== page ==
According to the figures published by the United States Bureau of Census, the total population of the City of Port Arthur has been decreasing from 66,676 in 1960 through 57,371 in 1970 to 54,485 in 1980.[5]*993 Simultaneously, the percentage of the municipal population comprised by blacks has increased significantly; the black proportion of the population was 30.79% in 1960, 40.01% in 1970, and 45.21% in 1980. In addition, several other minorities have always contributed a small fraction of the population. Between 6 and 7% of all Port Arthurians, for example are of Spanish origin. Although current statistics as to the number of individuals of voting age in each of these groups are unavailable, the 1970 Census revealed that the total voting-age population ("VAP") was 37,636 of whom 13,033 or 34.62% were black.

By contrast, the four communities mentioned above have far fewer and predominantly white residents.[6] The total population of Pear Ridge, Lakeview and Sabine Pass, for example, was 8,407 in 1970 and only 6,509 in 1980.[7] In those same areas, blacks numbered 103 or 1.23% and Mexican-Americans, 720 or 8.56% in 1970; by 1980, there were 111 or 1.71% black and 723 or 11.11% Hispanic citizens. Individuals of voting age totalled only 5,575 of whom 63 or 1.13% were black in 1970.

B. Historical Background of Port Arthur 
1. Political history to 1963

The City of Port Arthur was founded in 1898, and it has operated under its own Charter since March 8, 1932, in accordance with the so-called "home-rule amendment" of the Texas Constitution.[8] City officials were elected by at-large vote until 1954.[9] Then, between 1954 and 1963, Port Arthur adopted the commission-manager form of government and the single-member district or ward system.[10] Each of the seven commissioners was required to be a resident of the district which he or she represented, and each was elected by only the qualified voters in the district. The commissioners served two year terms with four of the commissioners elected at one time and the remaining three elected the following year. It was necessary that candidates receive a majority of the vote in order to get elected. Following each election, one of the seven commissioners was selected by the commission to serve as mayor.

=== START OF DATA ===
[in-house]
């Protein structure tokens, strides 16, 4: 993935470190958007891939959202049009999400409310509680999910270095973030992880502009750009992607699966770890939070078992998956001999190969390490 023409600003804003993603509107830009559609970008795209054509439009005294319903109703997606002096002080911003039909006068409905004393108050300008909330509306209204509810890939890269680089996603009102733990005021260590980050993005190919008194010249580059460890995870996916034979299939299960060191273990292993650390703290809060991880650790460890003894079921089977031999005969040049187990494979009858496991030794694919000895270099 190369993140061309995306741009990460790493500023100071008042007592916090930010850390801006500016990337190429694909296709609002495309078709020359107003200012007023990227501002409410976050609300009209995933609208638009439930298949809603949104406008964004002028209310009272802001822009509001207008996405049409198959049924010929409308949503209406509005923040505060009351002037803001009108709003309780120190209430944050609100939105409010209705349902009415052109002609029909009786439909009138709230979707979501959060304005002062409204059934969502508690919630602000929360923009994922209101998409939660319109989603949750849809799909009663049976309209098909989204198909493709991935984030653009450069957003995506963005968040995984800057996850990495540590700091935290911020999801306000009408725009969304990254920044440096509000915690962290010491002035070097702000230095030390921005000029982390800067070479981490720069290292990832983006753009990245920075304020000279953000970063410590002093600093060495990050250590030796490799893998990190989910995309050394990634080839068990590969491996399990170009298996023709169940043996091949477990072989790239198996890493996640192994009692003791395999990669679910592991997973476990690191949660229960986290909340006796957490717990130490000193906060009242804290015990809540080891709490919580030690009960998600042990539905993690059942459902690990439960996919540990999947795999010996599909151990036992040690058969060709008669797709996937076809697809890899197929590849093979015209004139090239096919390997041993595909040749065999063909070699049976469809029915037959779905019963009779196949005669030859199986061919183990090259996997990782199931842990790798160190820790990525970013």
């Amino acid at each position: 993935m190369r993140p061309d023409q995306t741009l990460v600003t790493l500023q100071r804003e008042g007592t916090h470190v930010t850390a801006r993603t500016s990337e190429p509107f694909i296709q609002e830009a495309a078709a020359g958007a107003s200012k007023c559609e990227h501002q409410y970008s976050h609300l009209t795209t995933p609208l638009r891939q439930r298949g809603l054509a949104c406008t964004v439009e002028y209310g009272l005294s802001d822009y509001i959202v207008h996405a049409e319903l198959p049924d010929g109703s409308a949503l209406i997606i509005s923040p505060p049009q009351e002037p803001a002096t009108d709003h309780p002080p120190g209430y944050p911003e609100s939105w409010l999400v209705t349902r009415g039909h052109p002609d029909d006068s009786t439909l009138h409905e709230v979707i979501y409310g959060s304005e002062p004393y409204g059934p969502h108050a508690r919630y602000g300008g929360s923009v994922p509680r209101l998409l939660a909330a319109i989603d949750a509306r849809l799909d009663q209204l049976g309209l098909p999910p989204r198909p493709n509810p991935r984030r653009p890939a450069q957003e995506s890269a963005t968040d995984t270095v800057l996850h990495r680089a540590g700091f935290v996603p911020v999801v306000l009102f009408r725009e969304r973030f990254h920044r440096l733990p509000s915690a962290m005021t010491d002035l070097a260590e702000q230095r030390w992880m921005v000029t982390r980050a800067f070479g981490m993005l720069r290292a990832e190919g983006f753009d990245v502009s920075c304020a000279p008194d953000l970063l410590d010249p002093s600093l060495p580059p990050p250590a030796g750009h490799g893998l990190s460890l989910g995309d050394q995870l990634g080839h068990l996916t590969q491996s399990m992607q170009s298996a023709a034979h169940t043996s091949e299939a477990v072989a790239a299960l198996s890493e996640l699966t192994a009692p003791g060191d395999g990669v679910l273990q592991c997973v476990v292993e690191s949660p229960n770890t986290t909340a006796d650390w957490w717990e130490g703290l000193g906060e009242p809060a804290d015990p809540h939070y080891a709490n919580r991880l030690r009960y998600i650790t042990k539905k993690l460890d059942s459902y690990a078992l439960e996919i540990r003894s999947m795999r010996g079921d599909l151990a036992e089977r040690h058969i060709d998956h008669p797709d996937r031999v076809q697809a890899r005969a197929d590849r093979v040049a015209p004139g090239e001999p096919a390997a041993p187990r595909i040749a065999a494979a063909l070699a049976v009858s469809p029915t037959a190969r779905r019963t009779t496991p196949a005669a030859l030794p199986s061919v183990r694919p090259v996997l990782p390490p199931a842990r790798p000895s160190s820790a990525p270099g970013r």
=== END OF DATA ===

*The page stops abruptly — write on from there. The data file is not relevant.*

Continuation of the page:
Throughout the period when this single-member district plan was in effect, the districts were essentially drawn on a north-south axis parallel to the named avenues of the City.[11] The black population was heavily concentrated in District 1, the area west of Houston Avenue,[12] and the commission *994 regularly included a single black member elected from that district between 1954 and 1963.[13] Beginning with the construction of the first urban renewal project in 1957, a significant number of blacks began to move eastward across Houston Avenue into the traditional white residential areas which constituted the other election districts.[14] By 1960, it appeared that District 2 was going to become as predominantly black as District 1.[15]

In 1963, however, the results of a Charter change referendum compelled the City to alter the form of government.[16] From that time on, Port Arthur has been governed by a seven-member council and a professional manager who operates the City and carries out the policies of the City Council.[17] According to the so-called 6-0-1 plan,[18] six of the council members are each required to live in newly-drawn residency districts including the old District 1, three new districts drawn along an east-west axis, and two additional districts covering the large area to the north.[19] In order to win a seat, however, a candidate has to be elected by a majority of all of the qualified voters in the City. The seventh position, the mayoral place is similarly filled by an at-large contest, but the mayor is not required to reside in any particular district. Although the mayor bears certain ceremonial and "political" responsibilities not shared by the other members of the Council, he casts a vote on each matter under consideration just as his fellow officials do.[20] Each year, three council members are elected, and the three others along with the mayor are voted on the following year.

This Charter amendment was overwhelmingly approved by the citizens of Port Arthur who cast 6,829 votes in its favor and lodged only 1,022 votes against it; blacks and whites alike supported the measure.[21] In an effort to explain the motivation for this change, plaintiff demonstrated that Port Arthur had been plagued by widespread corruption while the single-member district plan was extant.[22] Whether or not the ward system actually spawned the illegal activities, the citizens of Port Arthur believed that there was such a connection.[23] No justification was offered, however, for the redrawing of district boundaries along east-west lines. The record bears witness to the fact that this redistricting had the effect of maintaining the concentration of blacks in District 1 while simultaneously fragmenting the growing black population east of Houston Avenue in Districts 2, 3, and 4 by combining it with the larger white population on the east side of the City.[24] Consequently, a minority candidate from the western portion of District 2, 3, or 4 would face a white opponent from the east.